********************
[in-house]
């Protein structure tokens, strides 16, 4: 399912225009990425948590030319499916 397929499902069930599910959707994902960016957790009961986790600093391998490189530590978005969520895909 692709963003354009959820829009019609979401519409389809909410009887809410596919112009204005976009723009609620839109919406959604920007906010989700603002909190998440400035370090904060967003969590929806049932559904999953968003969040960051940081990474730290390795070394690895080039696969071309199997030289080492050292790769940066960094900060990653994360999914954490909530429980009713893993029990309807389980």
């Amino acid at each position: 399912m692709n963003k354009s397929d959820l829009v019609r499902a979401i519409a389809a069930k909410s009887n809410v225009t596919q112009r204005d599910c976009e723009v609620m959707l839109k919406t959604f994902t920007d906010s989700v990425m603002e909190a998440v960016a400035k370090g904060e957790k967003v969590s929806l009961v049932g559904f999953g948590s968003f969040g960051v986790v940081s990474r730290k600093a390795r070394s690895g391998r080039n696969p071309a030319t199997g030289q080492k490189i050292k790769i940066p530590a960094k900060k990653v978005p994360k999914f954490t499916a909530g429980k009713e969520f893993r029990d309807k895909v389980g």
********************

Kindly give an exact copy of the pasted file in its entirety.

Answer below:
[in-house]
């Protein structure tokens, strides 16, 4: 399912225009990425948590030319499916 397929499902069930599910959707994902960016957790009961986790600093391998490189530590978005969520895909 692709963003354009959820829009019609979401519409389809909410009887809410596919112009204005976009723009609620839109919406959604920007906010989700603002909190998440400035370090904060967003969590929806049932559904999953968003969040960051940081990474730290390795070394690895080039696969071309199997030289080492050292790769940066960094900060990653994360999914954490909530429980009713893993029990309807389980």
């Amino acid at each position: 399912m692709n963003k354009s397929d959820l829009v019609r499902a979401i519409a389809a069930k909410s009887n809410v225009t596919q112009r204005d599910c976009e723009v609620m959707l839109k919406t959604f994902t920007d906010s989700v990425m603002e909190a998440v960016a400035k370090g904060e957790k967003v969590s929806l009961v049932g559904f999953g948590s968003f969040g960051v986790v940081s990474r730290k600093a390795r070394s690895g391998r080039n696969p071309a030319t199997g030289q080492k490189i050292k790769i940066p530590a960094k900060k990653v978005p994360k999914f954490t499916a909530g429980k009713e969520f893993r029990d309807k895909v389980g």